Teachers say forging real-world connections with their students is one antidote to Zoom fatigue.
The Watershed Institute, which has strong ties with central New Jersey schools, is offering a “remote respite” by developing virtual field trips for local public and independent schools. As Zoom fatigue has set in after too many days of watching and hearing faces in tiny boxes, Watershed educators help engage students by bringing the outside into classrooms with virtual field trips that present the material in fresh ways, teachers said.
On a recent day, Education Director Jeff Hoagland took his iPad into the Sourland Mountains. There he assisted Greg Hunter, a sixth-grade science teacher who was located in his Hopewell Valley classroom at Timberlane Middle School, for a new twist on a geology lesson.
As masked students listened intently from school or their homes, Jeff tromped through the wet leaves in the wooded landscape. He showed students how rocks were weathered, using his iPad to transmit real-time images to reinforce the concepts.
The students directed Jeff through the Zoom chat box to look for signs of weathering — be it by physical forces such as tree-root wedging and ice wedging, or by chemical processes that begin with colonization by lichens.
The students were able to ask questions and respond to prompts from Greg and Jeff as they witnessed the terrain and made their scientific observations.
“Kids love something that is real,” Greg said. “Having Jeff at a local place and pointing out examples of what we are studying in the class was very valuable. I was impressed with their (students) application of the knowledge that we had built in the week and a half before the trip.”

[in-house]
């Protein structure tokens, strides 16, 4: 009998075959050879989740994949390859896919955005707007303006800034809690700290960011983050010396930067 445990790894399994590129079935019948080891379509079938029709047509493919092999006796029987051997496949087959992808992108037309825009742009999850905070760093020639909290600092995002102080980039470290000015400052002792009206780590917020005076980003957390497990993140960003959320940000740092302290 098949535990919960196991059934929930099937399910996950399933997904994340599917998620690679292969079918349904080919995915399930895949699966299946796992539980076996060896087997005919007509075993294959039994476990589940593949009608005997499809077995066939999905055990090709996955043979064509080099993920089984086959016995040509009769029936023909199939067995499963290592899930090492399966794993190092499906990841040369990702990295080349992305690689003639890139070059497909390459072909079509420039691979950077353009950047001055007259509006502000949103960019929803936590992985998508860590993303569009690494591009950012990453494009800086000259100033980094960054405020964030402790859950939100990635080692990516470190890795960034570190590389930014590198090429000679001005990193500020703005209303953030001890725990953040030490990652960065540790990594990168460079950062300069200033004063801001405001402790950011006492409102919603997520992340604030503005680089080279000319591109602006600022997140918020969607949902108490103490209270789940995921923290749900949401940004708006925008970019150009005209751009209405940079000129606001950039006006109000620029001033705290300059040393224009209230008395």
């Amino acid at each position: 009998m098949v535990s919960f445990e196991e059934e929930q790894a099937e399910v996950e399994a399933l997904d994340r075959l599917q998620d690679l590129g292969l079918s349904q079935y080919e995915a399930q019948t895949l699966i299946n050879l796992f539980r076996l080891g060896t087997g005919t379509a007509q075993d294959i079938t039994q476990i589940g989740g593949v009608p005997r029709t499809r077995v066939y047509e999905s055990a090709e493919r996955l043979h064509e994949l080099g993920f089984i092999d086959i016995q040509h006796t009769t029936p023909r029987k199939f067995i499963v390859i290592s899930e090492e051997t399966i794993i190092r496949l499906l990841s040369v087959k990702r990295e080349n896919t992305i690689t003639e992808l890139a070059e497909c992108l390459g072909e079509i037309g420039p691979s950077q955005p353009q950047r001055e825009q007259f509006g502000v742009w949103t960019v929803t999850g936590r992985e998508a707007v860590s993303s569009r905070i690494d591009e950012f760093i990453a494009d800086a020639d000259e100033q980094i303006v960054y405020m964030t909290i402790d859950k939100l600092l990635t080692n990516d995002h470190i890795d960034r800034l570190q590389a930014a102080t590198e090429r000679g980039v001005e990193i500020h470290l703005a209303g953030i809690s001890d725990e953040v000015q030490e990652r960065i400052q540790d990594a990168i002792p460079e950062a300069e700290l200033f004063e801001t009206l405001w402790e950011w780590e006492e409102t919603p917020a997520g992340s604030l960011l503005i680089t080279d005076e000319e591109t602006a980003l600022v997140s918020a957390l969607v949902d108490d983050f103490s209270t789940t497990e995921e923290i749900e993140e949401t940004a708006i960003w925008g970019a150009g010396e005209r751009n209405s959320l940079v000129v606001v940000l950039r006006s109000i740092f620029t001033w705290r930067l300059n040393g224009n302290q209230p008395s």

Greg said the feedback from his students was great, and several visited the Sourland region with their parents later to explore the terrain firsthand. Others sent in photos from their backyards to show what they had learned from Jeff.
Added Jeff, “It is critical to replicate the excitement and engagement that in-person, place-based education offers. Our role as environmental educators is to fortify connections that we traditionally establish in person.”
Finding the “hook” is crucial these days for keeping students attention. Pat Heaney, the Watershed’s Assistant Director of Education, taught several remote classes at the public Clara Parker Elementary School and private Christina Seix Academy in Trenton.
“We talked about an amazing thing that doesn’t pollute, lives off of solar power, and it makes fuel and household items. They have to guess and, of course, it is trees,” Pat said. “The roots can split rocks and sidewalks. We talk about photosynthesis and how trees use carbon dioxide, sunlight, and water and produce oxygen.”
After the lesson, each child received a watercolor paint set in a pail and was given instructions to find and paint some autumn leaves.
Audrey Chen who teaches second grade at Clara Parker, shared her sentiments to Pat in an email, “Thank you for coming in these past few weeks to share with our students more about how important trees are! They learned so much and were so excited about your presentation after coming back [into the classroom] from Zoom.”
Added Pat, “I could see their interactions with each other and it felt more like we were in the classroom. I had them do a photosynthesis dance with stretching and it was really fun. It made me happy to be with the kids and feeling like I was part of the classroom again, even though it was remote.”